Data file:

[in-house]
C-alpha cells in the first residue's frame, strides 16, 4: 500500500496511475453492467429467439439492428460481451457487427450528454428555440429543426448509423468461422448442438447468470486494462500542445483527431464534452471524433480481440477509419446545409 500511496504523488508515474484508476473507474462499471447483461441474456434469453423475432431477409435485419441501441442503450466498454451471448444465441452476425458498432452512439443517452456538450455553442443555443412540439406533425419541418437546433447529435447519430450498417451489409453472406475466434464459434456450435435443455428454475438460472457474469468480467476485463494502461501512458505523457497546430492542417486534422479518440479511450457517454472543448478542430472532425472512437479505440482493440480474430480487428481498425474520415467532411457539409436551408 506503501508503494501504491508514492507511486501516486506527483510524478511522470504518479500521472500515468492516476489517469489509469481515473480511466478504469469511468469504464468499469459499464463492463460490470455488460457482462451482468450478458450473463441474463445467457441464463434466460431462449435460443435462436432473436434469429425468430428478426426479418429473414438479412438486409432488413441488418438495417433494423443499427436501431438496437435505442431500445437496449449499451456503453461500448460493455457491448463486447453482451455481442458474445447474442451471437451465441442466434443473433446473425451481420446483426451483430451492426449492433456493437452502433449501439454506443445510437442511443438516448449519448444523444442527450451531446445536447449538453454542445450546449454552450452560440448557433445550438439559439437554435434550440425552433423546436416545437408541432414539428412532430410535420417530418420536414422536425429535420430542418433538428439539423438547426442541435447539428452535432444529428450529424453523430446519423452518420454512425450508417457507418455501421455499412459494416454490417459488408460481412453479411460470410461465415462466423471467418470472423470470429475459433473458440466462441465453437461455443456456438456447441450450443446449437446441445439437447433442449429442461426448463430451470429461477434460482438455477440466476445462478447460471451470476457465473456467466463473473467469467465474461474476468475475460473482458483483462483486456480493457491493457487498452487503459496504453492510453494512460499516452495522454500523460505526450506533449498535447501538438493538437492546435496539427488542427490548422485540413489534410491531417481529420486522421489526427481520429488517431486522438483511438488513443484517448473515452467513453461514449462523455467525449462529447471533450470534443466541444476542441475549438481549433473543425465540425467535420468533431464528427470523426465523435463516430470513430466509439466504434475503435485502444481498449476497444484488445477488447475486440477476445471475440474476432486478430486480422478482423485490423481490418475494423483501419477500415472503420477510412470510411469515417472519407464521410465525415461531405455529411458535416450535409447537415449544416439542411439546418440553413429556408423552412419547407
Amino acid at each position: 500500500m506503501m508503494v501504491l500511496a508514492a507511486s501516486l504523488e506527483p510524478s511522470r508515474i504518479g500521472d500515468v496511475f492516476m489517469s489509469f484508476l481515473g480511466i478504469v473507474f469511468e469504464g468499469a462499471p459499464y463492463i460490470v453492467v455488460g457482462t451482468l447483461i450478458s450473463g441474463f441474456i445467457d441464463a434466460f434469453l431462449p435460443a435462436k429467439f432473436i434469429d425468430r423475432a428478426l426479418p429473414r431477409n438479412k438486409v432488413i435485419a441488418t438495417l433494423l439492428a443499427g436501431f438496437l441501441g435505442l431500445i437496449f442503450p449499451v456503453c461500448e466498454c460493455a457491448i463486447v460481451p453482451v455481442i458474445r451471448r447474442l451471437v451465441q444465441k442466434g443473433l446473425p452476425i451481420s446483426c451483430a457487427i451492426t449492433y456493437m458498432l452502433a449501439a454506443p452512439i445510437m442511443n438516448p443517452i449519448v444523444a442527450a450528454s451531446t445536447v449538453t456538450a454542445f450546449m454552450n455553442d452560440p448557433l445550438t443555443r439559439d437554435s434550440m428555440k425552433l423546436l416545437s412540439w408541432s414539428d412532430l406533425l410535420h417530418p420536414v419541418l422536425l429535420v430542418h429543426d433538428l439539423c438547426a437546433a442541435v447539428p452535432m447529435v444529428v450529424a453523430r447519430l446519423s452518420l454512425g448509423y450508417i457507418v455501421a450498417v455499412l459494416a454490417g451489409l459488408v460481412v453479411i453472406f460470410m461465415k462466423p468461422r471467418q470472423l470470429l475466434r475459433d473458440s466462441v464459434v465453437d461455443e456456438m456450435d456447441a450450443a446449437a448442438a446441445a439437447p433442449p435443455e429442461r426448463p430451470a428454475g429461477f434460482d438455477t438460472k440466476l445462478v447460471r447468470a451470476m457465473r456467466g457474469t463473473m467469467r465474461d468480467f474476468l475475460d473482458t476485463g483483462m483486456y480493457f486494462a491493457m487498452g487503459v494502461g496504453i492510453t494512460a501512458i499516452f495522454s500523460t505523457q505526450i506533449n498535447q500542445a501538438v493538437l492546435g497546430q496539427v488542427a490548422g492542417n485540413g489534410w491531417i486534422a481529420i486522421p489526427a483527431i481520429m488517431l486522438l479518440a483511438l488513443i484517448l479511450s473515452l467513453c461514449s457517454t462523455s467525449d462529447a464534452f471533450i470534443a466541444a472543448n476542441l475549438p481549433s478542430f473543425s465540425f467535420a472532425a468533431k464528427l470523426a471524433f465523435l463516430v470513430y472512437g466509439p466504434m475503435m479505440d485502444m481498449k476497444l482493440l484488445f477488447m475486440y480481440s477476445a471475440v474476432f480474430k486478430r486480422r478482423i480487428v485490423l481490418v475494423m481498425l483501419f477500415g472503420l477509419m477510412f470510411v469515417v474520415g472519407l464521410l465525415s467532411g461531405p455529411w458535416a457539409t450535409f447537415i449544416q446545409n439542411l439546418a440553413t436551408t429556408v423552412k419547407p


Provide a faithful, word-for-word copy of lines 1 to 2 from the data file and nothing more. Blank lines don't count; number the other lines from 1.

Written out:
[in-house]
C-alpha cells in the first residue's frame, strides 16, 4: 500500500496511475453492467429467439439492428460481451457487427450528454428555440429543426448509423468461422448442438447468470486494462500542445483527431464534452471524433480481440477509419446545409 500511496504523488508515474484508476473507474462499471447483461441474456434469453423475432431477409435485419441501441442503450466498454451471448444465441452476425458498432452512439443517452456538450455553442443555443412540439406533425419541418437546433447529435447519430450498417451489409453472406475466434464459434456450435435443455428454475438460472457474469468480467476485463494502461501512458505523457497546430492542417486534422479518440479511450457517454472543448478542430472532425472512437479505440482493440480474430480487428481498425474520415467532411457539409436551408 506503501508503494501504491508514492507511486501516486506527483510524478511522470504518479500521472500515468492516476489517469489509469481515473480511466478504469469511468469504464468499469459499464463492463460490470455488460457482462451482468450478458450473463441474463445467457441464463434466460431462449435460443435462436432473436434469429425468430428478426426479418429473414438479412438486409432488413441488418438495417433494423443499427436501431438496437435505442431500445437496449449499451456503453461500448460493455457491448463486447453482451455481442458474445447474442451471437451465441442466434443473433446473425451481420446483426451483430451492426449492433456493437452502433449501439454506443445510437442511443438516448449519448444523444442527450451531446445536447449538453454542445450546449454552450452560440448557433445550438439559439437554435434550440425552433423546436416545437408541432414539428412532430410535420417530418420536414422536425429535420430542418433538428439539423438547426442541435447539428452535432444529428450529424453523430446519423452518420454512425450508417457507418455501421455499412459494416454490417459488408460481412453479411460470410461465415462466423471467418470472423470470429475459433473458440466462441465453437461455443456456438456447441450450443446449437446441445439437447433442449429442461426448463430451470429461477434460482438455477440466476445462478447460471451470476457465473456467466463473473467469467465474461474476468475475460473482458483483462483486456480493457491493457487498452487503459496504453492510453494512460499516452495522454500523460505526450506533449498535447501538438493538437492546435496539427488542427490548422485540413489534410491531417481529420486522421489526427481520429488517431486522438483511438488513443484517448473515452467513453461514449462523455467525449462529447471533450470534443466541444476542441475549438481549433473543425465540425467535420468533431464528427470523426465523435463516430470513430466509439466504434475503435485502444481498449476497444484488445477488447475486440477476445471475440474476432486478430486480422478482423485490423481490418475494423483501419477500415472503420477510412470510411469515417472519407464521410465525415461531405455529411458535416450535409447537415449544416439542411439546418440553413429556408423552412419547407